“If your dog is fat,” the old saying goes, “you aren’t getting enough exercise.” But walking the dog need not be just about a little exercise. Here are 15 cool things you can see around the Black Hills while you hike with your dog.
ABANDONED MINES. The old rail lines-turned trails are good places to see vestiges of old mines. Along the Deerfield Trail you can see the remains of the Black Tom Mine and there are traces of several mines on the Mickelson Trail. Chief among them are the White Elephant Trail, where feldspar was pulled from the ground, and the Wasp Mine, that collapsed on the rail line in 1927.
BISON. When hiking the prairie trails through the Black Hills it won’t be long until you see North America’s largest land animal. Herds that once numbered in the millions were reduced to as few as 15 animals in the 1880s before conservation efforts began. Now Custer State Park is home to more than 1,500 free-roaming bison, one of the world’s largest public bison herds. Another small herd is in Bear Butte State Park.
BRIDGES. Railroad builders used bridges to level out the rollercoaster terrain of the Black Hills. There are more than 100 wooden trestles on the Mickelson Trail alone. The largest was the Sheep Canyon Trestle, 126 feet high and 700 feet long. Therickety trestle was considered so dangerous that engineers and brakemen would walk over the bridge instead of riding the train.
COLD WAR RELICS. In Memorial Park in Rapid City stands America’s largest exhibit devoted to the Berlin Wall – double 12-foot segments of the concrete wall. On the ground on either side of the Wall are tank traps. Photos and interpretive panels tell the story of the dominant symbol of the Cold War. Memorial Park is on the Rapid City Recreation Path.
DAMS. Flood control has been a theme in the Black Hills since the 1930s. Dams across streams and rivers have spawned water recreation areas that are favorite destinations for an outing with the dog. The largest such lake in the Black Hills is the Pactola Reservoir with trails along much of its 14 miles of pine-scented shoreline. Others include the dam at Cold Brook Lake Recreation Area on the Fall River and the Cottonwood Springs Dam.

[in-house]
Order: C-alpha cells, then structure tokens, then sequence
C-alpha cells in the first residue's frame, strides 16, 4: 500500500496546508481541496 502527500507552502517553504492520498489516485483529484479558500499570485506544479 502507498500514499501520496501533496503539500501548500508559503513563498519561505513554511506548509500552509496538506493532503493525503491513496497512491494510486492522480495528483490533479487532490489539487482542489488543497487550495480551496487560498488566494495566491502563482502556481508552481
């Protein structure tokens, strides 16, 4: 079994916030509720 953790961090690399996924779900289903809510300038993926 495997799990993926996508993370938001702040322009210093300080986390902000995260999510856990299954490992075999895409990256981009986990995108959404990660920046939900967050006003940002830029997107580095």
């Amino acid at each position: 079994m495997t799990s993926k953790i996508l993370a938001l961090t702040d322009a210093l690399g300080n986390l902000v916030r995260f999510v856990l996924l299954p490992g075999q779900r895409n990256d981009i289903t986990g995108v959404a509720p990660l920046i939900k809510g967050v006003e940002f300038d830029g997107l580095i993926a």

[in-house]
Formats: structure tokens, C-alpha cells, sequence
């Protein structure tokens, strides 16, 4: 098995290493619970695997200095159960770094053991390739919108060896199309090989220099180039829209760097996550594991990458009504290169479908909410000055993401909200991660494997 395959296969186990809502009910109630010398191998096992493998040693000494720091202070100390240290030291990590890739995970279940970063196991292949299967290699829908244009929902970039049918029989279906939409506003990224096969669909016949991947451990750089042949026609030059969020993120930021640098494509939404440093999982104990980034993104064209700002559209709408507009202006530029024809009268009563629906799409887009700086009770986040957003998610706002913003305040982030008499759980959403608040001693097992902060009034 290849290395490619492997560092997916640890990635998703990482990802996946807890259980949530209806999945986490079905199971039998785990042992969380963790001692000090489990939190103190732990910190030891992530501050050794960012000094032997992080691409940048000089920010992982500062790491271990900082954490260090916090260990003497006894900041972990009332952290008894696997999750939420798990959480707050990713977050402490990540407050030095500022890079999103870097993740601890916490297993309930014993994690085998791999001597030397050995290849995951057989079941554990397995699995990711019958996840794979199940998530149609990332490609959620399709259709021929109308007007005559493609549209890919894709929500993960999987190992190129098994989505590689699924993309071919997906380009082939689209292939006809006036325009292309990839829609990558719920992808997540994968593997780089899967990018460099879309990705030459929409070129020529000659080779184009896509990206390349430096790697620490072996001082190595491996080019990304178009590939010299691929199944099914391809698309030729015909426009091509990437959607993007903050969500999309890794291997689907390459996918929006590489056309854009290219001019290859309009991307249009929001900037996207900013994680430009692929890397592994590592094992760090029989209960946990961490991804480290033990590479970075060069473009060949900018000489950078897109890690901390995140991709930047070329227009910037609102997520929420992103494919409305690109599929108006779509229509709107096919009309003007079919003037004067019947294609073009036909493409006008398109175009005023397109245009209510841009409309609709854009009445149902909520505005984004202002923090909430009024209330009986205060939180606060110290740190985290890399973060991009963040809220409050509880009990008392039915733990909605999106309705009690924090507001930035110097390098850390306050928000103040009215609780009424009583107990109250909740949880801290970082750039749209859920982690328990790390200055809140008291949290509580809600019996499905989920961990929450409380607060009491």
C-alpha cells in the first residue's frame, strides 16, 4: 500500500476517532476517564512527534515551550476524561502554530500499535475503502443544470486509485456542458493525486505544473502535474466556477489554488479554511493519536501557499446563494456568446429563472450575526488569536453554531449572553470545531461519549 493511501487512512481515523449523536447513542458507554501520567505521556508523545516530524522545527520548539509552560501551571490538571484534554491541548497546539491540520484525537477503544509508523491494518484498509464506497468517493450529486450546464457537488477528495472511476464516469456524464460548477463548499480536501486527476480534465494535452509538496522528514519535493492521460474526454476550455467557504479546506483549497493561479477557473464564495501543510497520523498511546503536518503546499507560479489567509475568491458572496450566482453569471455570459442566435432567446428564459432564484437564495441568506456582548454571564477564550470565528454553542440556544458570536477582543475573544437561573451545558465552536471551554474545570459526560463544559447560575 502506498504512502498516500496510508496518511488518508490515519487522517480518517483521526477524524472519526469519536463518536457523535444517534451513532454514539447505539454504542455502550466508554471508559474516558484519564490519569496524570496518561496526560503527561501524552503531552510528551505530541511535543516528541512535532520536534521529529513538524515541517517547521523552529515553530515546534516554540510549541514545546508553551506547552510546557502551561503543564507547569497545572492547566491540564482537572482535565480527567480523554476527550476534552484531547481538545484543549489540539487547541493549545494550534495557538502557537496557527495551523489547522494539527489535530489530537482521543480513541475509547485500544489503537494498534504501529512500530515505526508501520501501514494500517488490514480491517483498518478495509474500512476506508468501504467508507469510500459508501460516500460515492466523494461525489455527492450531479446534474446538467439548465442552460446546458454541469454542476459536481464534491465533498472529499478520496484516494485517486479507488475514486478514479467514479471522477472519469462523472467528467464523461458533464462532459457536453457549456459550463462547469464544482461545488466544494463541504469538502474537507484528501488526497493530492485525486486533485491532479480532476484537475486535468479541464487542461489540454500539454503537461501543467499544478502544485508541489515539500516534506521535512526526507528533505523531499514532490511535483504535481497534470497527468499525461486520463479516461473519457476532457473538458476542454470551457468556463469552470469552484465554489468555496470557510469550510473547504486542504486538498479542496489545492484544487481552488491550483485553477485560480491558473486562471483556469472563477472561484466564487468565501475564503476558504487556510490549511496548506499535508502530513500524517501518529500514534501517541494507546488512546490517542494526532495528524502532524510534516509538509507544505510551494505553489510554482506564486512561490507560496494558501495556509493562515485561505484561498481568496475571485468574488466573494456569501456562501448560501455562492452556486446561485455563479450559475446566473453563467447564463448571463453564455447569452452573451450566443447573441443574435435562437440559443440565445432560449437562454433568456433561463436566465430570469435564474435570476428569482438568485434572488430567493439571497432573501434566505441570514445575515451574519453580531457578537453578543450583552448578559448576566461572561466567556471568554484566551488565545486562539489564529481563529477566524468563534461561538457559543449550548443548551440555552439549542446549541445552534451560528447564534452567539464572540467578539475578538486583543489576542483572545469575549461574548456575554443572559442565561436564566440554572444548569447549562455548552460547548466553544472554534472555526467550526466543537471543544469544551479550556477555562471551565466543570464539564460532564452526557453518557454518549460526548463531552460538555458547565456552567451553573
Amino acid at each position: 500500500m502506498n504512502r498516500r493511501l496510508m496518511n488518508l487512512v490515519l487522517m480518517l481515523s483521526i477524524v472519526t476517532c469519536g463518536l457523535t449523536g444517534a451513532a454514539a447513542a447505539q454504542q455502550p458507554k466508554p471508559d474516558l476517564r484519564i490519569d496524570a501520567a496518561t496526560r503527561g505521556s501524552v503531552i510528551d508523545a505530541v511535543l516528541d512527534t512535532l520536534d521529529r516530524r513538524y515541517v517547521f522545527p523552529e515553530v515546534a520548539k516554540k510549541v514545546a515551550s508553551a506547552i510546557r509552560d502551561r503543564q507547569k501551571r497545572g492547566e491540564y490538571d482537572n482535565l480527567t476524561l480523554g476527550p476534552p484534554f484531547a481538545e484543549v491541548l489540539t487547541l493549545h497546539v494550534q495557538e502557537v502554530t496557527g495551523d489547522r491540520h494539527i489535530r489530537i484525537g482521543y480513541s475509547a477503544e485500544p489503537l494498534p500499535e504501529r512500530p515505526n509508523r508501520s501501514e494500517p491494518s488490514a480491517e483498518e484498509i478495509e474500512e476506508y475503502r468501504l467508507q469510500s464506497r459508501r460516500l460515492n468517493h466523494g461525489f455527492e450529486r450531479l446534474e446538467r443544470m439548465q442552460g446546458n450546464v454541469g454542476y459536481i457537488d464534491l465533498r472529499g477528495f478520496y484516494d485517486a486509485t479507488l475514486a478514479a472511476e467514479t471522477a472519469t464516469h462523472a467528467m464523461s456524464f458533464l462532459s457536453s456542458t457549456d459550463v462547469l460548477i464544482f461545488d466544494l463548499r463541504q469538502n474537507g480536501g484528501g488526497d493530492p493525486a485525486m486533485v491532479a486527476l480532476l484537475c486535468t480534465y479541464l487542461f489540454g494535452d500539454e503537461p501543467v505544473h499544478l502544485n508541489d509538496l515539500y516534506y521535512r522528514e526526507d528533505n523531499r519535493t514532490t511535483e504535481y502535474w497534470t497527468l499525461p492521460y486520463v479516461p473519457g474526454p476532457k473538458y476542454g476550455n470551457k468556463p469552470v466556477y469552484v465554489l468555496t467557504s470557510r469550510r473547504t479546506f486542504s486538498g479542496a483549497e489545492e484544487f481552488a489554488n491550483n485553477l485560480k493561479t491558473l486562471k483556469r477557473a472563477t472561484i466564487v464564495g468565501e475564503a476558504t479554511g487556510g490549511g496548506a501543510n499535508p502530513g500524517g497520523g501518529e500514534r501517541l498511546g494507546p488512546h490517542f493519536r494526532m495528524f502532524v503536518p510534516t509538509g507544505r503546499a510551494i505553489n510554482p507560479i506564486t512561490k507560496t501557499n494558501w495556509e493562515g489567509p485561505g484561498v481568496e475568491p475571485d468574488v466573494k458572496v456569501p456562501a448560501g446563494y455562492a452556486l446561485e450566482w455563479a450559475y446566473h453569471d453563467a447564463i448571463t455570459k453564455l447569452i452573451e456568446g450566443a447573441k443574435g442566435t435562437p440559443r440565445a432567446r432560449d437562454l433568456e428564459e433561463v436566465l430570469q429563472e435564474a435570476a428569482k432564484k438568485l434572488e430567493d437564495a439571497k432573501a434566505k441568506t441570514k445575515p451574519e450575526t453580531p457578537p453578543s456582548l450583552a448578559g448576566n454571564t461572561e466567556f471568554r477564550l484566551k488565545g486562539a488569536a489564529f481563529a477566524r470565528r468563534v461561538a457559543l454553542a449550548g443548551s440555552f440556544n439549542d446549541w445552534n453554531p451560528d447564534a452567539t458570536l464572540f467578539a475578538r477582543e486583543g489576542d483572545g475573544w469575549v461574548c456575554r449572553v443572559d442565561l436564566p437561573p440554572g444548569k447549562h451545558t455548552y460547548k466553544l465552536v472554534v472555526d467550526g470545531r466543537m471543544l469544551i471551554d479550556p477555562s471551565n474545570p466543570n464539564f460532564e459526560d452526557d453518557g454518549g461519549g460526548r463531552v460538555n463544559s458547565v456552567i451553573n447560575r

FAMOUS CABINS. The Badger Clark Historic Trail in Custer State Park starts at the former home of Charles Badger Clark, South Dakota’s first poet-laureate. Clark rook five years to build the stone-and-frame cabin and lived here for 30 years. He also laid out most of the footpath. In Wyoming, along Sand Creek, publisher Moses Annenberg built historic Ranch A, now used for meetings and classrooms. Canine hikers can view the log home at the Dugout Gulch Botanical Area.
GHOST TOWNS. Mining towns came and went very quickly in the gold rush days of the 1880s in the Black Hills. The most intact deserted town in the region is Tinton, visited on the Big Hill Trails. There is an old miner’s hall, a post office and the Black Hills Tin Company store to explore. At the Mystic Trailhead on the Mickelson Trail is theMystic Townsite, where seven buildings and 14 foundations remain from a gold mining community.
HISTORIC BUILDINGS. Hikers can check out the Bulldog Ranch on Rochford Road that was a favorite stopping point for travelers in the late 19th century. Proprietoress Sarah Anne Erbe was known as “Madame Bulldog” for two dogs she kept died up out back to dissuade chicken thieves. Another building from that era that can be inspected up close is the Kroll Meat Market and Slaughterhouse in Spearfish City Park.